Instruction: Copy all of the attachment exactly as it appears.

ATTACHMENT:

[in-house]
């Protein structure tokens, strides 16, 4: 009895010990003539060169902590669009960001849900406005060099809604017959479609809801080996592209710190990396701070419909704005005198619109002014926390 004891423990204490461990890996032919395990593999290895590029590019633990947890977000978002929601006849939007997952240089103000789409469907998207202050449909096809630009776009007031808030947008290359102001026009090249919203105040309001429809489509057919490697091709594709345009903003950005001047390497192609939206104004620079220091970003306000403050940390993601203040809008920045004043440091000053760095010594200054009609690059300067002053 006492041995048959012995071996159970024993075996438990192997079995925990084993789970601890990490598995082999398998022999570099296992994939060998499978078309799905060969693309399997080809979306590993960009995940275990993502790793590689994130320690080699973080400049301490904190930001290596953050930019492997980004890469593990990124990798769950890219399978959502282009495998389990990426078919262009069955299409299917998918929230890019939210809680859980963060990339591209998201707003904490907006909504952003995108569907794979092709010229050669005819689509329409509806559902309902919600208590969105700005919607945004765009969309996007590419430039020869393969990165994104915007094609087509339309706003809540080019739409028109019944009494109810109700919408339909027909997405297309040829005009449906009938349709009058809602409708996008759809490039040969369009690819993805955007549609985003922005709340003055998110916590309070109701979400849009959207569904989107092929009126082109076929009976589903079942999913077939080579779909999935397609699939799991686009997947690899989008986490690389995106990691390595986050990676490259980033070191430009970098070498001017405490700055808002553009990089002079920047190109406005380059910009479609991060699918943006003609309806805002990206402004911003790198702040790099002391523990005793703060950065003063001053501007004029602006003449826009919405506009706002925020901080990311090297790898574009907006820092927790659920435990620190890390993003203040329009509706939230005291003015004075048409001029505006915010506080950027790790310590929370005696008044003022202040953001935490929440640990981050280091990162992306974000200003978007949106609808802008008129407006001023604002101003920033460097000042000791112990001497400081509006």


[in-house]
């Protein structure tokens, strides 16, 4: 009895010990003539060169902590669009960001849900406005060099809604017959479609809801080996592209710190990396701070419909704005005198619109002014926390 004891423990204490461990890996032919395990593999290895590029590019633990947890977000978002929601006849939007997952240089103000789409469907998207202050449909096809630009776009007031808030947008290359102001026009090249919203105040309001429809489509057919490697091709594709345009903003950005001047390497192609939206104004620079220091970003306000403050940390993601203040809008920045004043440091000053760095010594200054009609690059300067002053 006492041995048959012995071996159970024993075996438990192997079995925990084993789970601890990490598995082999398998022999570099296992994939060998499978078309799905060969693309399997080809979306590993960009995940275990993502790793590689994130320690080699973080400049301490904190930001290596953050930019492997980004890469593990990124990798769950890219399978959502282009495998389990990426078919262009069955299409299917998918929230890019939210809680859980963060990339591209998201707003904490907006909504952003995108569907794979092709010229050669005819689509329409509806559902309902919600208590969105700005919607945004765009969309996007590419430039020869393969990165994104915007094609087509339309706003809540080019739409028109019944009494109810109700919408339909027909997405297309040829005009449906009938349709009058809602409708996008759809490039040969369009690819993805955007549609985003922005709340003055998110916590309070109701979400849009959207569904989107092929009126082109076929009976589903079942999913077939080579779909999935397609699939799991686009997947690899989008986490690389995106990691390595986050990676490259980033070191430009970098070498001017405490700055808002553009990089002079920047190109406005380059910009479609991060699918943006003609309806805002990206402004911003790198702040790099002391523990005793703060950065003063001053501007004029602006003449826009919405506009706002925020901080990311090297790898574009907006820092927790659920435990620190890390993003203040329009509706939230005291003015004075048409001029505006915010506080950027790790310590929370005696008044003022202040953001935490929440640990981050280091990162992306974000200003978007949106609808802008008129407006001023604002101003920033460097000042000791112990001497400081509006």